addressing the ethical implications of online provision of services.
The recommendations address known problems as well as the ethical
recommend that business practitioners offering or planning to
offer services in an online environment create an online code
of ethics that can be added to an existing code of ethics. This
online code of ethics should address the following areas: professional
authority, complementarity and appropriateness, client confidentiality
and website security, attribution, honesty in advertising and
editorial policy, informed consent, client qualifications, off-line
contact, equal access, and authorization. Descriptions of the
information to be provided in each section are as follows:
1: Professional authority. Those responsible for
providing advice should be qualified professionals who are appropriately
certified, licensed, and adequately trained. A firm’s site
may include links to the websites of related certification bodies
and licensure boards. Any advice offered by nonqualified individuals
or organizations should be clearly labeled and identifiable. If
nonprofessionals under the supervision of a professional are offering
advice, the supervising professional, with contact information,
should be provided.
2: Complementarity and appropriateness. Firms should
consider whether a professional-to-client relationship is best
provided in a face-to-face meeting. The code of ethics may state
that online advice supports, but does not replace, one-on-one
3: Client confidentiality and website security. This
ever-expanding area addresses multiple concerns. First, the degree
to which client data and client identity are protected should
be identified. Ideally, such protection meets or exceeds any legal
requirements that may apply to the professional or to the client.
Consideration may be given to using the privacy framework issued
by the AICPA/CICA in 2003 regarding necessary security measures
and controls. For example, the framework recommends using standard
encryption technology for transmitting personal information. Second,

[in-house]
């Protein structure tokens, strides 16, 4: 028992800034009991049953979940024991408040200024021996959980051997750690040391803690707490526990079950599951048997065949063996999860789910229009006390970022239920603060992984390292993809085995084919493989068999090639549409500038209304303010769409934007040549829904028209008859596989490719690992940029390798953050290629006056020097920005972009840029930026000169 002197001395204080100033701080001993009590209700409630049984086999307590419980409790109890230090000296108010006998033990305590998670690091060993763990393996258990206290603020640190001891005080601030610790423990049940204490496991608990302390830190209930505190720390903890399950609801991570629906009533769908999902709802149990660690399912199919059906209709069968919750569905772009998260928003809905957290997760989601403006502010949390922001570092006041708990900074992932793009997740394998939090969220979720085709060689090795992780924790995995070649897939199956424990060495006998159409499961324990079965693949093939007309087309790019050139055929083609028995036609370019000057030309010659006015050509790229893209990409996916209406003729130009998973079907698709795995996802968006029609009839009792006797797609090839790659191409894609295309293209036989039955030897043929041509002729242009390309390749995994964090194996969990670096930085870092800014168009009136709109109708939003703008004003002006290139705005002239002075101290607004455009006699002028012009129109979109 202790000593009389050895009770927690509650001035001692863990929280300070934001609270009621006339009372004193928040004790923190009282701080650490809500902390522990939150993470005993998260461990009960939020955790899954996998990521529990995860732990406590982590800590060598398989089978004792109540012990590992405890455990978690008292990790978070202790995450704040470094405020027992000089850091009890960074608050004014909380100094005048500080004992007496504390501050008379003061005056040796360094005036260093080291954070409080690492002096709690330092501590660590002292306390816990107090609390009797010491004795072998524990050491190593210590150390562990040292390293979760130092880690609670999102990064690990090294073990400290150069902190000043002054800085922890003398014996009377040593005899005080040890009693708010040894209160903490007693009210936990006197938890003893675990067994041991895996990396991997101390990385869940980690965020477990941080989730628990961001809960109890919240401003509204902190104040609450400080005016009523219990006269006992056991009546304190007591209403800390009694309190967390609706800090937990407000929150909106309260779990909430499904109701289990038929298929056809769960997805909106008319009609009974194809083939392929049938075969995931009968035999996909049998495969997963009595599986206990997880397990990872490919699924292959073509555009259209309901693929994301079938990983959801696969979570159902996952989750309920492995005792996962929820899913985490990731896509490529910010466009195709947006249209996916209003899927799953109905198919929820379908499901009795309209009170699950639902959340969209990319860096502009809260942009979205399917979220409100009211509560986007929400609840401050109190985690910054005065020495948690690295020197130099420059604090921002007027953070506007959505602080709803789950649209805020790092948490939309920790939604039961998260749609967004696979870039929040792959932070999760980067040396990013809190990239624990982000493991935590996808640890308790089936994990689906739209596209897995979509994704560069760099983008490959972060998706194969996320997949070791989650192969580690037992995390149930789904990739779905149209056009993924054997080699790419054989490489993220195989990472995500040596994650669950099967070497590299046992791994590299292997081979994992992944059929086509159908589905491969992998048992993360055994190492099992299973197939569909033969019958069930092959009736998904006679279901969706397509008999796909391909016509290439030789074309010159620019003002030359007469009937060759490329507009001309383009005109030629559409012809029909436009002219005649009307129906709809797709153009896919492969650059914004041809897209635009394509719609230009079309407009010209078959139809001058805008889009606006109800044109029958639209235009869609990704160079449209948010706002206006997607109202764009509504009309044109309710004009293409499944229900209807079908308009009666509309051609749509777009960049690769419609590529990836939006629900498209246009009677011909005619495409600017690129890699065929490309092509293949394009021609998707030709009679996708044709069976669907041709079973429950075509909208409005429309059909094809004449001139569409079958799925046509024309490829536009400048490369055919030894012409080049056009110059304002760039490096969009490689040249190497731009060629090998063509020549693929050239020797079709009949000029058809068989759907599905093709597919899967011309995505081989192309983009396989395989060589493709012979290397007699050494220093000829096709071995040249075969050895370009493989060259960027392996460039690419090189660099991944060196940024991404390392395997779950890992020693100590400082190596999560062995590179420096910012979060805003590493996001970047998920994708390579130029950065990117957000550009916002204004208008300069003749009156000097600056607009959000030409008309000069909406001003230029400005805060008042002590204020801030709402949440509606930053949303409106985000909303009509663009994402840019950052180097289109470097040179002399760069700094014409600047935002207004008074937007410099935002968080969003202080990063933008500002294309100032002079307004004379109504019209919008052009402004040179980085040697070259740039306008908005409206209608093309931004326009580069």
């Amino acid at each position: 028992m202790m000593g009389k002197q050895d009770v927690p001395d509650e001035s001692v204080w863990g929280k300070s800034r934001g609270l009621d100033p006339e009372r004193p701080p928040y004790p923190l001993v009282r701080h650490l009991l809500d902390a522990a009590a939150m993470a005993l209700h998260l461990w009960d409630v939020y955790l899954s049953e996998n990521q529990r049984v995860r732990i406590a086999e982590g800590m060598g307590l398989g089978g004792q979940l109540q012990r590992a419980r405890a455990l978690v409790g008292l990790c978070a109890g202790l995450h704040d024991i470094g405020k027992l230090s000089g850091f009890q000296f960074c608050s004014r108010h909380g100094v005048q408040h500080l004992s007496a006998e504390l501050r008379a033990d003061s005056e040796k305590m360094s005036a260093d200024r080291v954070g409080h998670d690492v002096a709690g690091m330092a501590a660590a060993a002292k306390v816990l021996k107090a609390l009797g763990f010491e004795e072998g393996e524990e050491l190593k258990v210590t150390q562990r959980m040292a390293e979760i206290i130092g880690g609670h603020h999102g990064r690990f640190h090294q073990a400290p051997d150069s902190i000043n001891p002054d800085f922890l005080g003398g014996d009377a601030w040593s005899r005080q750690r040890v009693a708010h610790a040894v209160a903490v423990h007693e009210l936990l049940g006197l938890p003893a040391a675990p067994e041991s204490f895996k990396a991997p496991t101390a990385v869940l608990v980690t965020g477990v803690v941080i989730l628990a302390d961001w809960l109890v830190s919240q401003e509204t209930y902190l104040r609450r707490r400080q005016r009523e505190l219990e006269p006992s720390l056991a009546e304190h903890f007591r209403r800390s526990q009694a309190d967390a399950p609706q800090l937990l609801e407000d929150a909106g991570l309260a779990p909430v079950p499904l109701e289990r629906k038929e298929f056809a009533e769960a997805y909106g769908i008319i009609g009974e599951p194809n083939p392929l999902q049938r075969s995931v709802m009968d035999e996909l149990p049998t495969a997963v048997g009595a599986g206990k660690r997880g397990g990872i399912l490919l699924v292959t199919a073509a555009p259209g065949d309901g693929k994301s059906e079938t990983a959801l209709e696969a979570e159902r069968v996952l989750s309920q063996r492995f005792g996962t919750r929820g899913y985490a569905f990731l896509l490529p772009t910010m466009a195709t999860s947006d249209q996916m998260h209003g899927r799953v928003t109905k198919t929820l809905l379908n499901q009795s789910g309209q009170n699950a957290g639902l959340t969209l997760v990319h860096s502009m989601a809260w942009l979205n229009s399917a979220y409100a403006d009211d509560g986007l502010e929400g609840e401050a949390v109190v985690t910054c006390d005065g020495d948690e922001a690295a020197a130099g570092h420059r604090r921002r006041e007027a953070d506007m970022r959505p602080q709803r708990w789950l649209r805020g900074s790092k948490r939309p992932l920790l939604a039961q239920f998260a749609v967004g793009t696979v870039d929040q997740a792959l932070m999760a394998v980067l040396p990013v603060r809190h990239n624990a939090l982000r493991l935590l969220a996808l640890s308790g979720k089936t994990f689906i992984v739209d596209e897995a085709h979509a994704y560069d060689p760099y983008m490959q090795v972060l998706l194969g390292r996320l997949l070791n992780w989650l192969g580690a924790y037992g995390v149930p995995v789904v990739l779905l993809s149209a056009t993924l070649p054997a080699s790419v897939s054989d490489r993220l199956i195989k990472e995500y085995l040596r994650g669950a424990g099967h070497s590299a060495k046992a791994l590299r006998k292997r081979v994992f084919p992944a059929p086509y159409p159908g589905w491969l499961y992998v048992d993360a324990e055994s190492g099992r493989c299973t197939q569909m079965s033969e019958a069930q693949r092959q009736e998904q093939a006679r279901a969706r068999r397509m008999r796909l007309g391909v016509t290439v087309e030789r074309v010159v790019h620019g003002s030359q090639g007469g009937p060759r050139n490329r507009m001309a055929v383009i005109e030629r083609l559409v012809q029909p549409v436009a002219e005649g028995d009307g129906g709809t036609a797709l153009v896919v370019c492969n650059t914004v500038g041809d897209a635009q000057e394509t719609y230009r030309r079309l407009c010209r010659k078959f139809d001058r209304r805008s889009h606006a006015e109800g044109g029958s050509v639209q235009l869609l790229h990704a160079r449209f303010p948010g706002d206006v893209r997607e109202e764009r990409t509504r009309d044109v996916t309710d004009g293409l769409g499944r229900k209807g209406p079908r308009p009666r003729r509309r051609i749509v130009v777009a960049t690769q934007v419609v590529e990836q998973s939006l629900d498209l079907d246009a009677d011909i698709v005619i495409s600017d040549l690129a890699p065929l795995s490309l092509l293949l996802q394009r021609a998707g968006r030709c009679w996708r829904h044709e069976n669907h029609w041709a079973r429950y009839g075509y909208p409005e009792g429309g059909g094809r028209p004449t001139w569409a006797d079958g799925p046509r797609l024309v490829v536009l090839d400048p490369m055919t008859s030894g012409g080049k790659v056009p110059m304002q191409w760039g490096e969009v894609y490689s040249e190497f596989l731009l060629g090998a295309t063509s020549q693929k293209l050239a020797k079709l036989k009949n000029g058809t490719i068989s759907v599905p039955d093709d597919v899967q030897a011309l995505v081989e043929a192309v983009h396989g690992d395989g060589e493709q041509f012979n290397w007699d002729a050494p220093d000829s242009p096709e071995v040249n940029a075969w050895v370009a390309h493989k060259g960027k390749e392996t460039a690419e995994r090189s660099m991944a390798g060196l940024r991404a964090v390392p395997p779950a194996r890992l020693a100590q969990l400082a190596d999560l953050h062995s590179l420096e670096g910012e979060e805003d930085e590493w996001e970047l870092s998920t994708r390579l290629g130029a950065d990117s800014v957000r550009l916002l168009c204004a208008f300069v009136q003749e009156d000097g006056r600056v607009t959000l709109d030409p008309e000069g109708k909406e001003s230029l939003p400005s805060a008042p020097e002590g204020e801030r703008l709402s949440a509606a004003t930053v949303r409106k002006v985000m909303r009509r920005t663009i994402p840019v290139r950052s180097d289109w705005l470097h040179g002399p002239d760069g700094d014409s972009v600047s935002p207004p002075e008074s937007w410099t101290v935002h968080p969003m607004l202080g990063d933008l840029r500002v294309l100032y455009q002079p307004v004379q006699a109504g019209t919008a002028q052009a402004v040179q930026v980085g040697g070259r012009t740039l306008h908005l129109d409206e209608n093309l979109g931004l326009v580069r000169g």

clients should be informed of the potential for loss of information
at their location, at the advisor’s location, and at intermediate
sites, as well as the limits of confidentiality. Third, procedures
related to the release of client information should be adopted.
Fourth, e-mail policies and procedures must be adopted to address
access and retention.
4: Attribution. The source and date of the publication
of information provided on a site should be identified. The last-modified
date of a page should be indicated. Any comments related to the
benefits or performance of a specific product or service should
be supported with appropriate evidence. Contact information, such
as e-mail addresses, should be clearly displayed.
5: Honesty in advertising and editorial policy.
The identities of commercial and noncommercial organizations that
provide funding, services, or material for the site should be
clearly displayed. The advertising policy and the receipt of advertising
should be disclosed. Paid advertising should be clearly differentiated
from other materials or text.
6: Informed consent. The use of an informed consent
form should be considered to ensure that both the client and the
professional understand the limitations of online advice provision.
The form may indicate that online advising is not appropriate
for all situations by identifying the limitations of the online
format. Properly constructed, an informed consent form can provide
the professional with some protection from liability related to
the provision of online services.
7: Client qualification. The professional may need
to adopt certain procedures to ensure that advice is given to
appropriate clients. Using passwords and other identifiers may
deter impostors from gaining access.
8: Off-line contact. Availability should be clearly
and understandably identified. Does the firm plan to respond to
queries 24/7? Is a backup advisor on call for emergencies? What
procedures should be followed in the event of technological failure?
9: Equal access. Consideration should be given to
reducing or eliminating any barriers preventing clients with disabilities
or minority groups from accessing the website.
10: Authorization. State law is currently unclear
as to whether Internet advising occurs in the advisor’s
or the client’s location. As a result, compliance with the
laws in both locations may be necessary. Efforts must be made
to comply with applicable local, state, and national statutes,
as well as codes of ethics for professional organizations, certification
entities, and licensing boards.
H. Yamamura, CPA, MIM, PhD, is an associate professor,
and Fritz H. Grupe, PhD, is a professor emeritus,
both in the department of accounting and information systems at
the University of Nevada–Reno.